If you’re looking for the biggest and best waterfall in Bali, this is probably it! Sekumpul is a huge twin waterfall in Singaraja with two 260 foot tall falls pouring out of the jungle treetops.
This waterfall is no longer a hidden gem, but since it’s in far northern part of the island and pretty far from town, the crowds are still not too bad.
Hiking To Sekumpul Waterfall
The hike to Sekumpul waterfall (aka Grombong waterfall) is pretty straightforward, but I’d rate it as moderate. It’s not dangerous, but the steep hike up and down is a big workout and it takes about 30-60 minutes to get there, depending on where you park.
There are two viewpoints at Sekumpul — one above the waterfall and one below it. Don’t just stop at the first viewpoint, you should definitely check out both!
You’ll want to wear bad shoes, because the hike gets VERY muddy near the end. The rocks at the bottom of the waterfall can be a bit slippery too, so watch out for that.
(Side note: if you’re looking for a Bali waterfall with less people, you might want to check out Banyumala Twin Waterfall)
There is an annoying scam at Sekumpul Waterfall where a group of locals has set up a series of fake (but convincing) “registration” checkpoints along the road on the way there.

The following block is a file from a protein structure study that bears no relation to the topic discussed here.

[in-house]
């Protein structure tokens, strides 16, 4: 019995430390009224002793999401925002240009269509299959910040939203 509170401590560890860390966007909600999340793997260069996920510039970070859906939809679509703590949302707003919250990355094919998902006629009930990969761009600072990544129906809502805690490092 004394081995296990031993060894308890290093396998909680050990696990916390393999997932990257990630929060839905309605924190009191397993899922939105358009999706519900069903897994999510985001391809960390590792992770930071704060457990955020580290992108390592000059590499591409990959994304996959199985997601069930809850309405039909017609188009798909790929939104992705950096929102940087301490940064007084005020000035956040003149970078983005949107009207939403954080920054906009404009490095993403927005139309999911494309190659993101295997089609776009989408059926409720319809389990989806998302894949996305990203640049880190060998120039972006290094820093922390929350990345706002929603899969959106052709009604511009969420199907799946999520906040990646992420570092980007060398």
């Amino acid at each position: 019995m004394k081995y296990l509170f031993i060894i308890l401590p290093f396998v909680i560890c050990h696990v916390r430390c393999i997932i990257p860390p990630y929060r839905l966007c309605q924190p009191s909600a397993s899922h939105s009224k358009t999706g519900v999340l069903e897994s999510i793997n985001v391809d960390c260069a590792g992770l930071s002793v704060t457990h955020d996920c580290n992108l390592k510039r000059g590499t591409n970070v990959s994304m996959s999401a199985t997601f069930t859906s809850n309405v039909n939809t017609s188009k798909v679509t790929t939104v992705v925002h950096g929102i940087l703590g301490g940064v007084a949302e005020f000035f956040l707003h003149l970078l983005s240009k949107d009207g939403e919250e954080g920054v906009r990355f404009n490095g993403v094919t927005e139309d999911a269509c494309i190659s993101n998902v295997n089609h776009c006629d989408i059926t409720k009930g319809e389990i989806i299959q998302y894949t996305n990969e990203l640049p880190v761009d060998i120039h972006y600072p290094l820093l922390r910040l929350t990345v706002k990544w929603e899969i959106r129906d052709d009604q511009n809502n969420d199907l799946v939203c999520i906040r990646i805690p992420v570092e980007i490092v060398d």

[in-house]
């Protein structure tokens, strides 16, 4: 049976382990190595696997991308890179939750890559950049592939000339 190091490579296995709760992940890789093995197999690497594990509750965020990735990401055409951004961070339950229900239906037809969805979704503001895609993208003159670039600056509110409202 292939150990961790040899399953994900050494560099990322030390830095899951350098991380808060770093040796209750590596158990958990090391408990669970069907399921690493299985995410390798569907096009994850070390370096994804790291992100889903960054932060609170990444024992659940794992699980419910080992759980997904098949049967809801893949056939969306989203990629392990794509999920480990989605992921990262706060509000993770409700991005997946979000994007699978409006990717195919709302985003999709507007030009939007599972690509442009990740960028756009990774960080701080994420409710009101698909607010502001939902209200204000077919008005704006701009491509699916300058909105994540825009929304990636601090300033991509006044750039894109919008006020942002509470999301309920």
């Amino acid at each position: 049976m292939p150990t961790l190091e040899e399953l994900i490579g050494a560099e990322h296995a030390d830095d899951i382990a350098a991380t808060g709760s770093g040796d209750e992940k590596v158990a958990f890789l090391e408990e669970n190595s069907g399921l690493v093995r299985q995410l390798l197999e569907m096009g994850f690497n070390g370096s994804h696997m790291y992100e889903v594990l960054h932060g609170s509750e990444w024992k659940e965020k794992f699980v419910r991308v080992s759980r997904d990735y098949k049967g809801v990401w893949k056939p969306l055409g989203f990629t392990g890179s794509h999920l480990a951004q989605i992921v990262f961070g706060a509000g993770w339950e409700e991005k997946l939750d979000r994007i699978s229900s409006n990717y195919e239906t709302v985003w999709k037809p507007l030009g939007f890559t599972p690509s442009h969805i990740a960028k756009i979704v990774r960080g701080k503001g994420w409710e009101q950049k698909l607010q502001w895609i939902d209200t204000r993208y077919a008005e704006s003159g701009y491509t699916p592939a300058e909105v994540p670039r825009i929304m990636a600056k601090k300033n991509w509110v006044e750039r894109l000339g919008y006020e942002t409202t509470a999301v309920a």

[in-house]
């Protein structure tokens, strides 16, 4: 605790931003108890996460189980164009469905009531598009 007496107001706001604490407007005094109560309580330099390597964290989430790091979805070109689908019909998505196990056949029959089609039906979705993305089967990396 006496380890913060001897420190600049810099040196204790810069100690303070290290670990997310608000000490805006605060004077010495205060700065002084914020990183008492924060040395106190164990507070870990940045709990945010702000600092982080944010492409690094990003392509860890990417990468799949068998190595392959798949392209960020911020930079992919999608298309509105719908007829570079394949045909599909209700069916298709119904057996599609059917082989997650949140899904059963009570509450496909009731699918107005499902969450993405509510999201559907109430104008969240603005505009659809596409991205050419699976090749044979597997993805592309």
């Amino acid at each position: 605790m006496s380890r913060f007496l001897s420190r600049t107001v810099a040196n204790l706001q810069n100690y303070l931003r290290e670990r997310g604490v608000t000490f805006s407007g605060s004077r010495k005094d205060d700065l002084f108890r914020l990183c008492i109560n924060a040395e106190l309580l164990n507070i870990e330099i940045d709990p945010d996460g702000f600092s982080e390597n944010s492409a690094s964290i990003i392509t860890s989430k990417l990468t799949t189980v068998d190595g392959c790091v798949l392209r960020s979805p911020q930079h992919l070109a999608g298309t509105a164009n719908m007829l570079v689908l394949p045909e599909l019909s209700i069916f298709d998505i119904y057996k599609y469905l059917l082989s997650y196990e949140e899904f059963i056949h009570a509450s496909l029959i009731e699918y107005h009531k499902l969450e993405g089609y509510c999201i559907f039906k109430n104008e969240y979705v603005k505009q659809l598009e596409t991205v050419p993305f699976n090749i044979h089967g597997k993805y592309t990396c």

If you stop at one of these, they will try to force you to hire a guide for 450,000 IDR ($30 USD) per person. They will tell you it’s dangerous and required.
Tell them you don’t need a guide, or better yet, just keep driving. This works better if you’re in a car, of course. If you drive through without stopping, it’s possible to bypass the scammers and the bogus registration completely.
Next, you will need to stop in Lemukih village and hike from the south entrance there, NOT from the north entrance at Sekumpul village (which has a metal gate where they WILL stop you).
The area is a bit confusing at first, but hopefully the pictures below will help.
Keep in mind this is a very poor, remote area of Bali where the locals have very few legitimate ways to make any money.
Do think about things a little bit from their perspective, and then make your own decision about whether or not to use the “mandatory” guide. I’m sure they are helpful for taking your photos and such, but the path is pretty safe and easy to follow without a guide. It’s definitely not necessary.
If the price was reasonable, I might be inclined to pay it just to help out the locals. But being forced to pay $30 per person for a short hike is not reasonable in my book.
How To Get To Sekumpul Waterfall
Sekumpul Waterfall is in North Bali, about 2.5 hours drive from Ubud or 1 hour from Singaraja.
Make sure you stop at the last parking area; it’s significantly closer to the waterfall so it’ll save you from hiking as far. The walk to the falls from the last parking area is only about 30-45 minutes.
As of 2019, the entrance fee is only 15,000 IDR ($1 USD).